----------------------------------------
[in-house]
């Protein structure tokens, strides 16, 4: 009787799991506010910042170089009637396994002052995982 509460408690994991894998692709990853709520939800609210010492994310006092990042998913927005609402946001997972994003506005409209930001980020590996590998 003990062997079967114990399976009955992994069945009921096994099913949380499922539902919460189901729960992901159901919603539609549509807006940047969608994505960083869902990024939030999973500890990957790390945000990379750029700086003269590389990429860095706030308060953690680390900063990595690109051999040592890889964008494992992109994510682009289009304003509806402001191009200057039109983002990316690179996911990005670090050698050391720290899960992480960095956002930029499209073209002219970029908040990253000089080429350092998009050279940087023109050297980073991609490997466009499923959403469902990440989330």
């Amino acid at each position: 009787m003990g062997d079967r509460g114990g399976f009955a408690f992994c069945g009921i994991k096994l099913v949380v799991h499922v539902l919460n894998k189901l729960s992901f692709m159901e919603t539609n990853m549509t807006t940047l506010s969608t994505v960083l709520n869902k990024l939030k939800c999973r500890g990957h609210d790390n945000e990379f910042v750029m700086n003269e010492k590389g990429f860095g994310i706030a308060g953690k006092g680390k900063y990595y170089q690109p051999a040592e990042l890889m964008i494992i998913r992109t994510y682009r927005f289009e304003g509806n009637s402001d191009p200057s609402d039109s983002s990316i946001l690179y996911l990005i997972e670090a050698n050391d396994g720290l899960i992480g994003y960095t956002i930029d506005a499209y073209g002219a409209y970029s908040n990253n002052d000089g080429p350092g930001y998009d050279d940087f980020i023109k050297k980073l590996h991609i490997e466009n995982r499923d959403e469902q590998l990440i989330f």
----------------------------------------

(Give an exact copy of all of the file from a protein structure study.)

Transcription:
[in-house]
């Protein structure tokens, strides 16, 4: 009787799991506010910042170089009637396994002052995982 509460408690994991894998692709990853709520939800609210010492994310006092990042998913927005609402946001997972994003506005409209930001980020590996590998 003990062997079967114990399976009955992994069945009921096994099913949380499922539902919460189901729960992901159901919603539609549509807006940047969608994505960083869902990024939030999973500890990957790390945000990379750029700086003269590389990429860095706030308060953690680390900063990595690109051999040592890889964008494992992109994510682009289009304003509806402001191009200057039109983002990316690179996911990005670090050698050391720290899960992480960095956002930029499209073209002219970029908040990253000089080429350092998009050279940087023109050297980073991609490997466009499923959403469902990440989330």
């Amino acid at each position: 009787m003990g062997d079967r509460g114990g399976f009955a408690f992994c069945g009921i994991k096994l099913v949380v799991h499922v539902l919460n894998k189901l729960s992901f692709m159901e919603t539609n990853m549509t807006t940047l506010s969608t994505v960083l709520n869902k990024l939030k939800c999973r500890g990957h609210d790390n945000e990379f910042v750029m700086n003269e010492k590389g990429f860095g994310i706030a308060g953690k006092g680390k900063y990595y170089q690109p051999a040592e990042l890889m964008i494992i998913r992109t994510y682009r927005f289009e304003g509806n009637s402001d191009p200057s609402d039109s983002s990316i946001l690179y996911l990005i997972e670090a050698n050391d396994g720290l899960i992480g994003y960095t956002i930029d506005a499209y073209g002219a409209y970029s908040n990253n002052d000089g080429p350092g930001y998009d050279d940087f980020i023109k050297k980073l590996h991609i490997e466009n995982r499923d959403e469902q590998l990440i989330f």